Upon arrival each family would be provided with 80 acres of land, 10 cows, a mule, a horse, and farming equipment by DORSA.
“My mother’s brother, Bruno Kirstein, met us upon arrival and drove us to his house in Sosua….
“Shortly after, my family moved into a house on nine acres of land that we received from DORSA. We also received nine cows, some food, and money. Our laundry was also done by DORSA.
“I continued my studies after we arrived. Spanish was the only language spoken in school. It took me a year to become fluent.”
Despite all the preparations and agreements, only 50 Jews arrived in Sosua in 1940. Reasons for the small number include: bureaucratic difficulties in obtaining exit visas and transit visas, submarine warfare in the Atlantic, blocked escape routes, and lack of transport ships.
Immigrants to the Dominican Republic needed transit visas from the U.S., but the U.S. State Department feared that some Jewish immigrants may be German spies – either out of conviction or to protect family members being held hostage by the Nazis. (In 1941, the Times Herald, a Washington newspaper, claimed many Nazi spies were in Sosua.)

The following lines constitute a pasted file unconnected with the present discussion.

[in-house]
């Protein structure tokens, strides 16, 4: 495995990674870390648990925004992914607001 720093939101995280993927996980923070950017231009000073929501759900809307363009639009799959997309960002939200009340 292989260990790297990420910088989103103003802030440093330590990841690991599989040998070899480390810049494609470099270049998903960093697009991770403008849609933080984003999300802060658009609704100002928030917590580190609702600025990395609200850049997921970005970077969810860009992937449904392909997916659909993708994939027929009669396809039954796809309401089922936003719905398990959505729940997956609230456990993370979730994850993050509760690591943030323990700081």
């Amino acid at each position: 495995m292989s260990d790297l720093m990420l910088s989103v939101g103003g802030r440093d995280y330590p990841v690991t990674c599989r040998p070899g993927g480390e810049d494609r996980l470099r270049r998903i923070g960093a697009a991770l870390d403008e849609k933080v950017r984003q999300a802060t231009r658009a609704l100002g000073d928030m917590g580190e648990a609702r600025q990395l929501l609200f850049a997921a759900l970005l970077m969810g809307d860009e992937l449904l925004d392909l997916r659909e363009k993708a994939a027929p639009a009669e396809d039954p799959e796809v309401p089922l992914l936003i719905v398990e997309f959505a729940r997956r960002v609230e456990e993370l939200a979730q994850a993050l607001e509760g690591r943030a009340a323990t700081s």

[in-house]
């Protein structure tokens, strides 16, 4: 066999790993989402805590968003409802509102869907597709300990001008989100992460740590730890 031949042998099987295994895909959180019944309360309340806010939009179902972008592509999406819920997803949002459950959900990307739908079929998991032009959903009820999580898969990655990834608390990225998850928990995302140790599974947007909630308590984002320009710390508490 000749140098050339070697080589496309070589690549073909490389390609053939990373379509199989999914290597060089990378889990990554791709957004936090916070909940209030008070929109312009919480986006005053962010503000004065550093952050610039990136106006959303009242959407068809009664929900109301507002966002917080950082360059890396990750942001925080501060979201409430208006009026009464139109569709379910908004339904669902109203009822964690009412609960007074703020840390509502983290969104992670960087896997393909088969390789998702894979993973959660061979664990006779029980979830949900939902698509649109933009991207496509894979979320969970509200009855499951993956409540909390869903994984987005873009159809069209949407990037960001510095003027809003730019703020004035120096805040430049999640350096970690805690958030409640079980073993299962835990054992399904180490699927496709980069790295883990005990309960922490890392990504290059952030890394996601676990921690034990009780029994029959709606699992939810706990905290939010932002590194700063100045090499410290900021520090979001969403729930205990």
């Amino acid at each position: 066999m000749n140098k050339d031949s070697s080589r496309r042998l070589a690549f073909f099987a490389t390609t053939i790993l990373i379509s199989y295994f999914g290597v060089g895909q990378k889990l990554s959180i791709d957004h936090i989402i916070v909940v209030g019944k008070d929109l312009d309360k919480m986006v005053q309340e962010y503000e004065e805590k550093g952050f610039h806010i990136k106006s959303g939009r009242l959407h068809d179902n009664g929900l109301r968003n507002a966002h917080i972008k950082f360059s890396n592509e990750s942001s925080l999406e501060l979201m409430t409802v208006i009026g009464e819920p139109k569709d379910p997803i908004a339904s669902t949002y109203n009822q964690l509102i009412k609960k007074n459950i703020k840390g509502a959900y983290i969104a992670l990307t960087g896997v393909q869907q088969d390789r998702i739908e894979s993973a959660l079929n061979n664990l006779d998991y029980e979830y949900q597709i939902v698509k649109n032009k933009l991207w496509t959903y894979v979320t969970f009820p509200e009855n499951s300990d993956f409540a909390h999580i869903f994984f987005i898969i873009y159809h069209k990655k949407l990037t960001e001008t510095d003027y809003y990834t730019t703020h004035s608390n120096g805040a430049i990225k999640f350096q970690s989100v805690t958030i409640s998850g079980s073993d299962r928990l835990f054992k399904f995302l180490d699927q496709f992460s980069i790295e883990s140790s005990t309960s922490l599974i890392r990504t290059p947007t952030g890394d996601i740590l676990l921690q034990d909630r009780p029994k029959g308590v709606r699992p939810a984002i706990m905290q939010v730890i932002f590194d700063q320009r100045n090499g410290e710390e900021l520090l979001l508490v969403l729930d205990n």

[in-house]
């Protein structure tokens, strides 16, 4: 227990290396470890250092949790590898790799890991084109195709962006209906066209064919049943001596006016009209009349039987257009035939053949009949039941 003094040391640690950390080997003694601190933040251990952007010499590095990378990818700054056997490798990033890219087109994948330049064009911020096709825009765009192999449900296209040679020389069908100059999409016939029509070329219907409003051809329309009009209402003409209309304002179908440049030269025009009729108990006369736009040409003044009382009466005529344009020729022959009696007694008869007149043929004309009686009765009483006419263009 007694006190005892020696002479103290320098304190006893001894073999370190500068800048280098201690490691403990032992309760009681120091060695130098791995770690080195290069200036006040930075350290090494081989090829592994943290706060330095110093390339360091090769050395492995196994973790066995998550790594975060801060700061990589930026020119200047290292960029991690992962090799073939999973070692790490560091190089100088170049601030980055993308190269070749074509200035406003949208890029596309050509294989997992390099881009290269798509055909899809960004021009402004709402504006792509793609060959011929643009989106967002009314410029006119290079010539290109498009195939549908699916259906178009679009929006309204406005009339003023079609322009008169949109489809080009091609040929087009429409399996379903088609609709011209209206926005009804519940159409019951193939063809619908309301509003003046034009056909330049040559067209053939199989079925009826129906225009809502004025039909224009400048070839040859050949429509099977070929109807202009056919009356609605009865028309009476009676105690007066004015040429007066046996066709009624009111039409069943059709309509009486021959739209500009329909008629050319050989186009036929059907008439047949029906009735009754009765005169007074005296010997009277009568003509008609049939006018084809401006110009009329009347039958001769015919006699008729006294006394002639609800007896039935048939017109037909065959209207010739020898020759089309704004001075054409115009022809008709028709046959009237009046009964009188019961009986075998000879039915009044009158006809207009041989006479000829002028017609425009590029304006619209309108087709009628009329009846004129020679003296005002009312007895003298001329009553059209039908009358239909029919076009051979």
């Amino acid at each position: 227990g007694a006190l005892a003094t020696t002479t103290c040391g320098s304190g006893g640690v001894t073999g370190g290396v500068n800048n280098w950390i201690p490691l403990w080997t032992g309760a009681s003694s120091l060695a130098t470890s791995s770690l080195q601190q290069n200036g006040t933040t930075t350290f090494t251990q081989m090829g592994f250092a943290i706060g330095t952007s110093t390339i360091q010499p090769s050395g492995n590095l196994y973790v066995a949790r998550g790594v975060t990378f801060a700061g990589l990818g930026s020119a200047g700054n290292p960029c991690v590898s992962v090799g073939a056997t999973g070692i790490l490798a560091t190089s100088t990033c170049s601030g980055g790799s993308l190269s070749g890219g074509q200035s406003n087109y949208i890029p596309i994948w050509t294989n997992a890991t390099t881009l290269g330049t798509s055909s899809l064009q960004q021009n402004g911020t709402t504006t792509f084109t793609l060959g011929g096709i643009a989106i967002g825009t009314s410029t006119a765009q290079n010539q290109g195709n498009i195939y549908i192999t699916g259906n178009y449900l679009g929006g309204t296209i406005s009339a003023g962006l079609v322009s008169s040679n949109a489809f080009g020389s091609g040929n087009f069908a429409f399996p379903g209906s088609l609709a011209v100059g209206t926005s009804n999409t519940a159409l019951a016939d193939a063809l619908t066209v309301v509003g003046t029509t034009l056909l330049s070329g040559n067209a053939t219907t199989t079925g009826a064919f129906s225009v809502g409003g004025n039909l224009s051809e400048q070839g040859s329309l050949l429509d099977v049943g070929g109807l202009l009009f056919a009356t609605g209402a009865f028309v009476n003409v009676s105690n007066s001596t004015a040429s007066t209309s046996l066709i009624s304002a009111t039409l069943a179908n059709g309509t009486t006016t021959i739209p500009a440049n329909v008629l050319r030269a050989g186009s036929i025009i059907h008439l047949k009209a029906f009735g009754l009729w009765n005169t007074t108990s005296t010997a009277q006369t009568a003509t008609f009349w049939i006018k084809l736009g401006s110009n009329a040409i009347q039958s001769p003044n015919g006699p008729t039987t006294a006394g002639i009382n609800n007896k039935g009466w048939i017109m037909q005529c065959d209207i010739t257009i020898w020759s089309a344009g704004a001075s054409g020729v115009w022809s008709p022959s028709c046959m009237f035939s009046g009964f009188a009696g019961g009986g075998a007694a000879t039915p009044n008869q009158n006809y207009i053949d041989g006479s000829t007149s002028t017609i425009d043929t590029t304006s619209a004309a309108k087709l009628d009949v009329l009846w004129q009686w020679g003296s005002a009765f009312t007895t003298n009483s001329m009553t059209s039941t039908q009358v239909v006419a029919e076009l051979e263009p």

The threat was greatly exaggerated, but it led the State Department to be extremely stingy with providing transit visas to the Dominican Republic. By November 1940, the U.S. State Department excluded Jews from Nazi-occupied territories entirely.
The State Department also believed many Jews would use Sosua as a stepping stone to immigrate to the U.S.. It therefore insisted that DORSA prepare a document to be signed by refugees stating that they intended to remain permanently in Sosua.
DORSA preferred selecting single, young male immigrants for settlement in Sosua as it feared that older and more intellectual Jews wouldn’t succeed in agriculture. As it is, the colony nearly collapsed due to the poor quality of the land, inadequate drainage, and the hot tropical weather.
Additionally, the settlers chose the tomato as its first crop to cultivate and sell commercially – a vegetable that did not appeal to the local population.
“My father could not milk the cows, so he sold them and bought some chickens which he raised and sold their eggs.”
To help the struggling refugees, James N. Rosenberg, the head of DORSA, recruited experts in farming from kibbutzim in Palestine who assisted the refugees. They built a meat processing plant and a butter and cheese factory. They also planted lemongrass, which was used commercially in perfume.